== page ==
Saturday, November 28, 2009

“When first we practice to deceive.”

One of the many things I loved about doing the speech contest was the opportunity to see parts of the school that I wouldn’t otherwise. In an ever-expanding search for rehearsal space, we occupied a series of ever-shrinking rooms. First we’d use the large meeting room, then the PTA would use it so we’d migrate to the small one. The next week we’d find ourselves in the counseling room, the broadcast room, the student council. (One memorable occasion last year we were banished to the copy room, and had to pause whenever someone need to use a machine.)

Another day the only student available for rehearsal was M-kun, who lived in Ohio for half his life and speaks English better than the Japanese teachers. There were no rooms available, so they told us to go practice in his homeroom on the third-floor. I thought wryly, if I hadn’t known before that I’m in a different country, I would have at that point. How often in the US would a teacher be - not just allowed, but expected to sit alone in a room, out of anyone’s hearing range, in a darkened building, with an adorable student of the opposite gender, after all the other students have gone home? I can’t help but be charmed by Japan’s innocence, but I wonder if they behaved the same with my male predecessor.

Sometimes we’d use one of the study rooms, of which there are a few on every floor. Being former classrooms they have the same layout and decor as the current, a sobering reminder that the school once had twice as many students as it does now. Empty chairs and empty desks. But I also like being in them for the dusty, nostalgic smell. My other senses aren’t very reliable so most of my emotional cues come through my nose. The regularly-used rooms have the windows and doors constantly open and are well aired-out (not to mention freezing).

I also like the study rooms because of the things one can find in them. Desks with inappropriate pictures carved into them are moved there, chairs the legs of which form parallelograms, a very old go board and bowls of stones with half the black missing.

In one room there is a giant old vase that reminds me of nothing more than L. M. Montgomery’s A Tangled Web, possibly my favorite work of hers. I have frequently wanted to look at it closer but feared, being the clumsiest to ever trip over the earth, that it would break if I got within five feet. One of the last nights of the speech contest, however, we were waiting for the Japanese teachers. The students were rehearsed-out, and to be honest so was I – and we were all a bit punchy. The kids had found a box containing the Japanese version of The Game of Life (人生ゲーム) and were trying to set it up before rehearsal proper started. I had given into my temptation to put my mouth to the mouth of the vase and holler, “Helllooooo, is anyone in there?”

M-kun decided my game was more to his liking. He looked into the vase’s dark depths.

“There’s broccoli in there,” he said. I laughed at him. “No, I’m serious, there’s really broccoli.”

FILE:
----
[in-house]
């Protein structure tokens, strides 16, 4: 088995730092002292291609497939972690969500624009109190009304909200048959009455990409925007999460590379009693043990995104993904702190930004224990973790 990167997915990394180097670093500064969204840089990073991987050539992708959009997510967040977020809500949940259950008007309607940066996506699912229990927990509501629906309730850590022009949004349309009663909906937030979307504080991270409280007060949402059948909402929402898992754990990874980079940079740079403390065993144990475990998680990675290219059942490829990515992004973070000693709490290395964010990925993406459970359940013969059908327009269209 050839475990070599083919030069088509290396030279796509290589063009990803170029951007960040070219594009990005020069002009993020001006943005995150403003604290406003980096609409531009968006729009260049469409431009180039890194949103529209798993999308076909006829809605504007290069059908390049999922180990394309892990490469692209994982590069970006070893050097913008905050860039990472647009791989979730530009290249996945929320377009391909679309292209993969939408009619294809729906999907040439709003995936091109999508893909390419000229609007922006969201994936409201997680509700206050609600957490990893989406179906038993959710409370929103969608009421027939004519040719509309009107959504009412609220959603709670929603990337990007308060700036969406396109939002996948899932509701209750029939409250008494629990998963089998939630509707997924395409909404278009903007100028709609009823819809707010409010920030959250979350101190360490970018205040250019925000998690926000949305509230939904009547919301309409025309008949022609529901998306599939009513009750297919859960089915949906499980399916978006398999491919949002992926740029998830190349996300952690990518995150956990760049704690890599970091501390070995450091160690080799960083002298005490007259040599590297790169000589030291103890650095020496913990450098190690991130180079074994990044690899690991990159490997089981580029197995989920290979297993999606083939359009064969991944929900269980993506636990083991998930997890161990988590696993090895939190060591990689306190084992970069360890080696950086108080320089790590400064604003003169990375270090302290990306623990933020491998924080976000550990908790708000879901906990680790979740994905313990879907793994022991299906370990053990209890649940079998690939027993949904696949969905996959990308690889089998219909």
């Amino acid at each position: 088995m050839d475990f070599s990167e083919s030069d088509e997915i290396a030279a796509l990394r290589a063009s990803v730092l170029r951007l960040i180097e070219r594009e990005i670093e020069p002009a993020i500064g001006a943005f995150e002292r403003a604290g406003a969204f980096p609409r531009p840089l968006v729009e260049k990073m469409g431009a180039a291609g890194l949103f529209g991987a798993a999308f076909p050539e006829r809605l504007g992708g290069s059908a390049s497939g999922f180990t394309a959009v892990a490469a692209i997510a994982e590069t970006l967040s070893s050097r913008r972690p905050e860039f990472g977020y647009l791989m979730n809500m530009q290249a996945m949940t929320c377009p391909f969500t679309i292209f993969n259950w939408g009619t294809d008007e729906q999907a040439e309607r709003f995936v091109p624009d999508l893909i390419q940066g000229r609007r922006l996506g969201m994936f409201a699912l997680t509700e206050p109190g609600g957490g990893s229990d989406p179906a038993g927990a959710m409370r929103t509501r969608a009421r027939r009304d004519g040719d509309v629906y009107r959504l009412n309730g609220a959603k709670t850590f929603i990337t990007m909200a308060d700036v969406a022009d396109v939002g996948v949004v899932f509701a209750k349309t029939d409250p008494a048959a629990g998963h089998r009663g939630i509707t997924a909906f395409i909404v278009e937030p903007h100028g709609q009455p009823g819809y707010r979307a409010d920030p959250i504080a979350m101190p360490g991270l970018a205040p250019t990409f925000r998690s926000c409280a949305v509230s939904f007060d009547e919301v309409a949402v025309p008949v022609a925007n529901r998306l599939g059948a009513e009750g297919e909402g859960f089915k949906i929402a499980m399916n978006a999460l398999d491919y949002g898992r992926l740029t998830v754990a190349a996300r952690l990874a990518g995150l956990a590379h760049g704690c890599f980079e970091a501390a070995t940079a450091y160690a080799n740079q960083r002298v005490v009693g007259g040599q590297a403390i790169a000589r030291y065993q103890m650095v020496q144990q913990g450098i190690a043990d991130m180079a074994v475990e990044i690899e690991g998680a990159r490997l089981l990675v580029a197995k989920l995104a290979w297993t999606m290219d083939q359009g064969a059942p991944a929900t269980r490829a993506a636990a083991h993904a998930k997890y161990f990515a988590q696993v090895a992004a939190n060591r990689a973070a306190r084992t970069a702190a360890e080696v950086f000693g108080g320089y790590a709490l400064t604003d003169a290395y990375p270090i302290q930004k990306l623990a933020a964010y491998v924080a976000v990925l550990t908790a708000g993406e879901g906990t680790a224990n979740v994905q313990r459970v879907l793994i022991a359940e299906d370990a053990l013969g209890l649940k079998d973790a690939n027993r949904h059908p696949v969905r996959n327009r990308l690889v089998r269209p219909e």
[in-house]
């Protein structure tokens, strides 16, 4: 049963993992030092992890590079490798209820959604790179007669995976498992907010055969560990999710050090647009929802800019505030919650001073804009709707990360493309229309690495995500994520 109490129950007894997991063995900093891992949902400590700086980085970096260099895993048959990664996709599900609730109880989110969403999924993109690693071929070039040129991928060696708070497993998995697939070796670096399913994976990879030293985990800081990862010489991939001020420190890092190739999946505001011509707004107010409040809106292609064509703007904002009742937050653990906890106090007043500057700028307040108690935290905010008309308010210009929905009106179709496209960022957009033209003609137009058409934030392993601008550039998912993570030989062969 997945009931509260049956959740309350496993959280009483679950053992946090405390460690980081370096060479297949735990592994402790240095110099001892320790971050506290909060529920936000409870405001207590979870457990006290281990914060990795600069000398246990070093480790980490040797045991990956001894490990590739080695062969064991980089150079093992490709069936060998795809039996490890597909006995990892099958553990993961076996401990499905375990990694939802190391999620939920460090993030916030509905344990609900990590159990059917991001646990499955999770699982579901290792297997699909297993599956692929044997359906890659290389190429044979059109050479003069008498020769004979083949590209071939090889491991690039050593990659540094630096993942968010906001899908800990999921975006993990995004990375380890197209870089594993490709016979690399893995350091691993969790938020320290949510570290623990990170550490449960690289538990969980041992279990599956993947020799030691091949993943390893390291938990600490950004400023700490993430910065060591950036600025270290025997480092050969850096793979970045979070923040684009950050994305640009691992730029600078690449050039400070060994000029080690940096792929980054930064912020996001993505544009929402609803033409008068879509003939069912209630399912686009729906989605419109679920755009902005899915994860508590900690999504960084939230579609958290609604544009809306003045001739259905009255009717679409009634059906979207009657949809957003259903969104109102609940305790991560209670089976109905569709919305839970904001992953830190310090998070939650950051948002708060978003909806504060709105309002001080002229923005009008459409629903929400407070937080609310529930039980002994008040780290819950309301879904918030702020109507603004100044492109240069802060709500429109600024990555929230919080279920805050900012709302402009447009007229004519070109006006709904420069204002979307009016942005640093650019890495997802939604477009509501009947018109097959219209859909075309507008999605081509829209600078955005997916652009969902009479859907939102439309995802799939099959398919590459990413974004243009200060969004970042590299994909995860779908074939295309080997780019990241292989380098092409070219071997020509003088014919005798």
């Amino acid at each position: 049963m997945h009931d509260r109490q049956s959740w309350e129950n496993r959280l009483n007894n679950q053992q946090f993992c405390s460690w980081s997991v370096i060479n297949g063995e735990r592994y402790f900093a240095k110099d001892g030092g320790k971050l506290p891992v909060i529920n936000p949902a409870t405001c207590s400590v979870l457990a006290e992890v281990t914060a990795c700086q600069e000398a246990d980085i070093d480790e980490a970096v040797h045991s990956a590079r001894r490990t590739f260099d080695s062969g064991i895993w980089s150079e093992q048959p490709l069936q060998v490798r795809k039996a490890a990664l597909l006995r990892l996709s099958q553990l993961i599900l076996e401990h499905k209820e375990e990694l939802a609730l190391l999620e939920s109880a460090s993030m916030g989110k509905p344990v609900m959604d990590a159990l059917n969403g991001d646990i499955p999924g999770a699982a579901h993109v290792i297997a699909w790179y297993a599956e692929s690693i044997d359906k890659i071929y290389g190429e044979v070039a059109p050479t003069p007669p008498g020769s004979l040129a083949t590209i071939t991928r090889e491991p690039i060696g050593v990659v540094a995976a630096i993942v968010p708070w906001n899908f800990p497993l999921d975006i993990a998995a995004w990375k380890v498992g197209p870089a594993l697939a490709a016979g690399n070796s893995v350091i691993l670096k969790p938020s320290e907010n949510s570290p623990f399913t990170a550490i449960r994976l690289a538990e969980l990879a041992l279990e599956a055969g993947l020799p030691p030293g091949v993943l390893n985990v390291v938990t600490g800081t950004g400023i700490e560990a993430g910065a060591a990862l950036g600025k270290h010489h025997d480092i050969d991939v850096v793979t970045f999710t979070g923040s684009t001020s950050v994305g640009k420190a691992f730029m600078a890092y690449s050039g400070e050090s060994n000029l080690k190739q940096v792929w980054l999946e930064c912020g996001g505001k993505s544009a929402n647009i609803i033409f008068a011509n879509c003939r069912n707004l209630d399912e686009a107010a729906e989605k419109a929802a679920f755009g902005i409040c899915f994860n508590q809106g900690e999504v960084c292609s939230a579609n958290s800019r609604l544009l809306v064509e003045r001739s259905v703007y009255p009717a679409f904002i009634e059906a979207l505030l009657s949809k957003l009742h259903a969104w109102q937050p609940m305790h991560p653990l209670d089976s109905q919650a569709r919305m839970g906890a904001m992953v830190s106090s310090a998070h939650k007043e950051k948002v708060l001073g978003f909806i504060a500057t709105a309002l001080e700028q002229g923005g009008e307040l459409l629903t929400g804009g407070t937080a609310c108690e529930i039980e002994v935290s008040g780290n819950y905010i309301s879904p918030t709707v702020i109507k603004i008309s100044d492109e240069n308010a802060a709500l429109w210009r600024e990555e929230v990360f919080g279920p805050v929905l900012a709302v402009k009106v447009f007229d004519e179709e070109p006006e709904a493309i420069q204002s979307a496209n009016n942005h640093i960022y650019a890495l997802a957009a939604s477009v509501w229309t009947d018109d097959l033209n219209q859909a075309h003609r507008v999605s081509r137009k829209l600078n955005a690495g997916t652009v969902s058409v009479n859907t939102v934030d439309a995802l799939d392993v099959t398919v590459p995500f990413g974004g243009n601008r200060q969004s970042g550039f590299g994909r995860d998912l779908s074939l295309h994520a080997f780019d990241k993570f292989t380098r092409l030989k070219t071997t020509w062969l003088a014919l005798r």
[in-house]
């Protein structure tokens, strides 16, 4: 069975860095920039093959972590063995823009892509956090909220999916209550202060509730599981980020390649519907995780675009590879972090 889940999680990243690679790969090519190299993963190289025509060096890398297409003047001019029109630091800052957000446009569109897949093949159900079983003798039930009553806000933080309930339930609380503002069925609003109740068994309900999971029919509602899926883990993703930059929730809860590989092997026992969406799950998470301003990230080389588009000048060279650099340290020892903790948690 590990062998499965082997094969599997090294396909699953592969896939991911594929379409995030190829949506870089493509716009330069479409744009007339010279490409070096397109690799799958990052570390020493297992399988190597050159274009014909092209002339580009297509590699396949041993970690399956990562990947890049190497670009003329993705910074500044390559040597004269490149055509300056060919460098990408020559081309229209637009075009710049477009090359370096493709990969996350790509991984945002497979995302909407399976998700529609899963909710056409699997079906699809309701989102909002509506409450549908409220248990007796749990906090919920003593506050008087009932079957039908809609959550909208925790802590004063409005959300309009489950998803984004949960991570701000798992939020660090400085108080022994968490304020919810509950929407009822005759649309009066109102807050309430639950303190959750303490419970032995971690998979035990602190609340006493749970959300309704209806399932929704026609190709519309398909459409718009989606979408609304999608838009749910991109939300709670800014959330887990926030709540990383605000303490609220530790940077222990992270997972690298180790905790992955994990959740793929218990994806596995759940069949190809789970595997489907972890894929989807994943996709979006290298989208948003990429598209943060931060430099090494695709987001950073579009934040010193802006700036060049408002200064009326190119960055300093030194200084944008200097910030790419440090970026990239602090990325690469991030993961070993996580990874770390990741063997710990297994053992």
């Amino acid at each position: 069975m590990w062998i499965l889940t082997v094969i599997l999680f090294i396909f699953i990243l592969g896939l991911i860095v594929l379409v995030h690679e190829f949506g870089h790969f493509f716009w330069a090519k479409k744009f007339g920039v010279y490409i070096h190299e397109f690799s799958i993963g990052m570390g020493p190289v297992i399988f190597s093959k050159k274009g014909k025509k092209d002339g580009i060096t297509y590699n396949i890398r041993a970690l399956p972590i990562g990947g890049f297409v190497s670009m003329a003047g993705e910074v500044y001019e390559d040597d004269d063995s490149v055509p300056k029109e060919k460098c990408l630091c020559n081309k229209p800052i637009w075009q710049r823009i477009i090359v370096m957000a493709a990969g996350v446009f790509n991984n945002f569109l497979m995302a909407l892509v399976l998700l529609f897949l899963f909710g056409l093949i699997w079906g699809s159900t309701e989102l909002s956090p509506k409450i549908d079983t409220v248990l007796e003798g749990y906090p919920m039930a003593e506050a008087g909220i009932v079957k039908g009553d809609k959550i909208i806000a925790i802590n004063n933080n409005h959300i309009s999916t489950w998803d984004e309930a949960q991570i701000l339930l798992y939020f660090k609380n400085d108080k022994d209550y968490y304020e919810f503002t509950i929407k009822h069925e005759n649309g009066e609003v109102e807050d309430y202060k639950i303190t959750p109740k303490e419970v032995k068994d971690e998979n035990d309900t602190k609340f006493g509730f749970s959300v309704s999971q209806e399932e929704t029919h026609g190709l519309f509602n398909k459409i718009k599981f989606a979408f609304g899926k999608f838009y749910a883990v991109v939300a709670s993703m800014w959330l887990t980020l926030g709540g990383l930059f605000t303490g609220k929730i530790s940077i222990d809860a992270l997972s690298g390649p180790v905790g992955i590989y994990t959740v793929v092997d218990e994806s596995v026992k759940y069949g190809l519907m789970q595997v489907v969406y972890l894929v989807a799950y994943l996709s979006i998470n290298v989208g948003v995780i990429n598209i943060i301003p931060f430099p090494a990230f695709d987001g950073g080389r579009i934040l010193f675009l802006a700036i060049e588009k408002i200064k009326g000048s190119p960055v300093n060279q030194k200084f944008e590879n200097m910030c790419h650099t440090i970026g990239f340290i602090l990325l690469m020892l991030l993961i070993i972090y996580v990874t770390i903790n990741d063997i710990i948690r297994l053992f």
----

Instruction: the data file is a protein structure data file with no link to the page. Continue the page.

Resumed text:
I looked. There was not only broccoli but corn and pieces of ham resting at the bottom. It looked familiar.

“Didn’t we have broccoli for school lunch today?”

We had.

There are some students who can’t or won’t function in the normal classroom setting. They are divided into two groups – the special needs class that I teach English to every week who are sweet and friendly and I adore. Then there is the other group, who I’m not even allowed to be in a room alone with. They are the ones who flout the uniform, wear their pants huge and their jackets minute. Their shirts underneath are bright colors and their hair defies gravity and natural coloring. Lately they have even gotten their ear pierced, and one wore a temporary tattoo that said Tijuana. Punks, obviously.

They’re no longer containable in one room, so they wander the school distracting other classes while a teacher follows them at a short distance to make sure they don’t destroy too much. They remind me of pre-Sullivan Helen Keller, wandering a dinner table and taking what food she wanted from anyone’s plate. The teachers don’t hope to stop them, just control.

The room we were rehearsing in was the same one where those students ate their lunch when they could be persuaded to sit down to do so, but it was obvious that one of them did not care for broccoli and had dumped them into the vase. It was such an endearingly child-like action, reminiscent of hiding peas under a napkin or slipping liverwurst to a dog. I found a rag and fished the mess out. Though the room was freezing I assumed it would thaw and rot eventually. Who knows how long the vase would sit there undisturbed?

For this and many reasons, I get confused when people ask if my Japanese students are more or less insert-adjective-here than American children. I think the most important and most unmistakable fact is that they are just kids, and kids are kids no matter what country they live in.

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